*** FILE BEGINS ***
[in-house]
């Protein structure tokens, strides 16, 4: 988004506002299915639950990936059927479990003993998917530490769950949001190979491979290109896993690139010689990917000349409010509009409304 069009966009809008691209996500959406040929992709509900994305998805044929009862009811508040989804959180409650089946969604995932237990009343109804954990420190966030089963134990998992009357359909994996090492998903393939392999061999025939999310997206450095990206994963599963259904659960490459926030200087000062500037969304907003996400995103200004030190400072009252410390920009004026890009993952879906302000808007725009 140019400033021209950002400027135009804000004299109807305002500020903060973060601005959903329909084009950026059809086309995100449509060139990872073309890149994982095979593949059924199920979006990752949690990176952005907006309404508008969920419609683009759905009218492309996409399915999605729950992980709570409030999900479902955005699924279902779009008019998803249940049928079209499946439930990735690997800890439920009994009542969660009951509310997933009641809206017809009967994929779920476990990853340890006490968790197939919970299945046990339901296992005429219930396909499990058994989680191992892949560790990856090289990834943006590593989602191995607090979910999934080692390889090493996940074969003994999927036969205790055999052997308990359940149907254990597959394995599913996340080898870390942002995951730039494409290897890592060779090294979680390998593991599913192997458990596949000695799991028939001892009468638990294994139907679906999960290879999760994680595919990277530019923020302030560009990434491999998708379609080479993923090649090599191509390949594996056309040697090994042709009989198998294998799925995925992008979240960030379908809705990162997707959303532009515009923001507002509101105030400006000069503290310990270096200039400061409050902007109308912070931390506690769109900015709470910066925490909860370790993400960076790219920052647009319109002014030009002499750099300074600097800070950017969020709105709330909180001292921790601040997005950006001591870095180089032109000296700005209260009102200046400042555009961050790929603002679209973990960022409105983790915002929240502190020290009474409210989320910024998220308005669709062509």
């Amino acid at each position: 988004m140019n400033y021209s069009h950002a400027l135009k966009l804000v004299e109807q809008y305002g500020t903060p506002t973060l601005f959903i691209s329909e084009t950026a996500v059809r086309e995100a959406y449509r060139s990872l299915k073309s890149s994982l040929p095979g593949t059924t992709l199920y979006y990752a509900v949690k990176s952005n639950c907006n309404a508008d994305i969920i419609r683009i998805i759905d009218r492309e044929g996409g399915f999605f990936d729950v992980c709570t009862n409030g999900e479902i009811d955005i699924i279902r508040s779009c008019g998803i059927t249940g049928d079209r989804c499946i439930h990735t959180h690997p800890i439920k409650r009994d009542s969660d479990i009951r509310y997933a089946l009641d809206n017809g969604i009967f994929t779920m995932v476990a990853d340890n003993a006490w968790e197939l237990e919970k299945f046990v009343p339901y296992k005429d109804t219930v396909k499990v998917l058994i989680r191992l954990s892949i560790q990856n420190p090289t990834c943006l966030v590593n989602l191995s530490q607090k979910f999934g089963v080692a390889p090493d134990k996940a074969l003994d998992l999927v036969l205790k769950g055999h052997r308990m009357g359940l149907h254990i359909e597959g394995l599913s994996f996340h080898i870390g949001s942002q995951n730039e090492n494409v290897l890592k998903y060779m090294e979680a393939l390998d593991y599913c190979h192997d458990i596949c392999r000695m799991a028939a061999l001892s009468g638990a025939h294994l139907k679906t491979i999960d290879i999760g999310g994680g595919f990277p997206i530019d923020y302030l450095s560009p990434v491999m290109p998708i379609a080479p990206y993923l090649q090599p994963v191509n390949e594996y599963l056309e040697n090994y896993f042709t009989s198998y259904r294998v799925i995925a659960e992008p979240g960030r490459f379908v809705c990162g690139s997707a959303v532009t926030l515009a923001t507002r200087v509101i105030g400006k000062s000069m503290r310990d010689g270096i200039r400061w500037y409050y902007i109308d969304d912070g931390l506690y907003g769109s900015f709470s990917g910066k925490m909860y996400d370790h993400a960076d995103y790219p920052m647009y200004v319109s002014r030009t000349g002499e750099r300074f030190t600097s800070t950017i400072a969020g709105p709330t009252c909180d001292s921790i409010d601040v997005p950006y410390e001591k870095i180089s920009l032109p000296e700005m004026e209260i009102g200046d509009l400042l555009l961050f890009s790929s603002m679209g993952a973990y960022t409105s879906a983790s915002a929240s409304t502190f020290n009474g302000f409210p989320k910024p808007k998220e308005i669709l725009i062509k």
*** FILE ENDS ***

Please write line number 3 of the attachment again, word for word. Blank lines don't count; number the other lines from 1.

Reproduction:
């Amino acid at each position: 988004m140019n400033y021209s069009h950002a400027l135009k966009l804000v004299e109807q809008y305002g500020t903060p506002t973060l601005f959903i691209s329909e084009t950026a996500v059809r086309e995100a959406y449509r060139s990872l299915k073309s890149s994982l040929p095979g593949t059924t992709l199920y979006y990752a509900v949690k990176s952005n639950c907006n309404a508008d994305i969920i419609r683009i998805i759905d009218r492309e044929g996409g399915f999605f990936d729950v992980c709570t009862n409030g999900e479902i009811d955005i699924i279902r508040s779009c008019g998803i059927t249940g049928d079209r989804c499946i439930h990735t959180h690997p800890i439920k409650r009994d009542s969660d479990i009951r509310y997933a089946l009641d809206n017809g969604i009967f994929t779920m995932v476990a990853d340890n003993a006490w968790e197939l237990e919970k299945f046990v009343p339901y296992k005429d109804t219930v396909k499990v998917l058994i989680r191992l954990s892949i560790q990856n420190p090289t990834c943006l966030v590593n989602l191995s530490q607090k979910f999934g089963v080692a390889p090493d134990k996940a074969l003994d998992l999927v036969l205790k769950g055999h052997r308990m009357g359940l149907h254990i359909e597959g394995l599913s994996f996340h080898i870390g949001s942002q995951n730039e090492n494409v290897l890592k998903y060779m090294e979680a393939l390998d593991y599913c190979h192997d458990i596949c392999r000695m799991a028939a061999l001892s009468g638990a025939h294994l139907k679906t491979i999960d290879i999760g999310g994680g595919f990277p997206i530019d923020y302030l450095s560009p990434v491999m290109p998708i379609a080479p990206y993923l090649q090599p994963v191509n390949e594996y599963l056309e040697n090994y896993f042709t009989s198998y259904r294998v799925i995925a659960e992008p979240g960030r490459f379908v809705c990162g690139s997707a959303v532009t926030l515009a923001t507002r200087v509101i105030g400006k000062s000069m503290r310990d010689g270096i200039r400061w500037y409050y902007i109308d969304d912070g931390l506690y907003g769109s900015f709470s990917g910066k925490m909860y996400d370790h993400a960076d995103y790219p920052m647009y200004v319109s002014r030009t000349g002499e750099r300074f030190t600097s800070t950017i400072a969020g709105p709330t009252c909180d001292s921790i409010d601040v997005p950006y410390e001591k870095i180089s920009l032109p000296e700005m004026e209260i009102g200046d509009l400042l555009l961050f890009s790929s603002m679209g993952a973990y960022t409105s879906a983790s915002a929240s409304t502190f020290n009474g302000f409210p989320k910024p808007k998220e308005i669709l725009i062509k």